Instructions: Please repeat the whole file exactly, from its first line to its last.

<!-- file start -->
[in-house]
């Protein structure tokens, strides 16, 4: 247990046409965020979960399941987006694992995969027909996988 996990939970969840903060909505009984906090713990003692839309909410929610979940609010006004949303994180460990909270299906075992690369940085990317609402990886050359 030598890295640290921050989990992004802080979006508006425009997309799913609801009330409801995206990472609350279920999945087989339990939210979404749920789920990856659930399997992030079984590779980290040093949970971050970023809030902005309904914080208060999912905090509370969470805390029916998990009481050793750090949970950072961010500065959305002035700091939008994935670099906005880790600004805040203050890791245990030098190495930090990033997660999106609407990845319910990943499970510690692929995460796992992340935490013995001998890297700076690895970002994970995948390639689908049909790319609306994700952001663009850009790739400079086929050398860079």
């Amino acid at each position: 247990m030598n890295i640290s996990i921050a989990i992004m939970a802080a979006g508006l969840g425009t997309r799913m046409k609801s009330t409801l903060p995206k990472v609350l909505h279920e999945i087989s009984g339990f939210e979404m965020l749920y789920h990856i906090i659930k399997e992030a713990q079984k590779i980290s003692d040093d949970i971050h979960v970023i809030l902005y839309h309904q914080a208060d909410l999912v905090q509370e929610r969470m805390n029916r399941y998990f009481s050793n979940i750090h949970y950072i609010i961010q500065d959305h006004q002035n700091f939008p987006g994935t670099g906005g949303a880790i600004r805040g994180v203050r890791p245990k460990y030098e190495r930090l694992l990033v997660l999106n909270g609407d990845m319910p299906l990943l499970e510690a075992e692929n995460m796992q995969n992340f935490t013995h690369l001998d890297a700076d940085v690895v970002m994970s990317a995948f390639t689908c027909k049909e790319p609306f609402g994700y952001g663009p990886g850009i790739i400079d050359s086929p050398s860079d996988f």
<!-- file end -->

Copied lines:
[in-house]
């Protein structure tokens, strides 16, 4: 247990046409965020979960399941987006694992995969027909996988 996990939970969840903060909505009984906090713990003692839309909410929610979940609010006004949303994180460990909270299906075992690369940085990317609402990886050359 030598890295640290921050989990992004802080979006508006425009997309799913609801009330409801995206990472609350279920999945087989339990939210979404749920789920990856659930399997992030079984590779980290040093949970971050970023809030902005309904914080208060999912905090509370969470805390029916998990009481050793750090949970950072961010500065959305002035700091939008994935670099906005880790600004805040203050890791245990030098190495930090990033997660999106609407990845319910990943499970510690692929995460796992992340935490013995001998890297700076690895970002994970995948390639689908049909790319609306994700952001663009850009790739400079086929050398860079």
């Amino acid at each position: 247990m030598n890295i640290s996990i921050a989990i992004m939970a802080a979006g508006l969840g425009t997309r799913m046409k609801s009330t409801l903060p995206k990472v609350l909505h279920e999945i087989s009984g339990f939210e979404m965020l749920y789920h990856i906090i659930k399997e992030a713990q079984k590779i980290s003692d040093d949970i971050h979960v970023i809030l902005y839309h309904q914080a208060d909410l999912v905090q509370e929610r969470m805390n029916r399941y998990f009481s050793n979940i750090h949970y950072i609010i961010q500065d959305h006004q002035n700091f939008p987006g994935t670099g906005g949303a880790i600004r805040g994180v203050r890791p245990k460990y030098e190495r930090l694992l990033v997660l999106n909270g609407d990845m319910p299906l990943l499970e510690a075992e692929n995460m796992q995969n992340f935490t013995h690369l001998d890297a700076d940085v690895v970002m994970s990317a995948f390639t689908c027909k049909e790319p609306f609402g994700y952001g663009p990886g850009i790739i400079d050359s086929p050398s860079d996988f």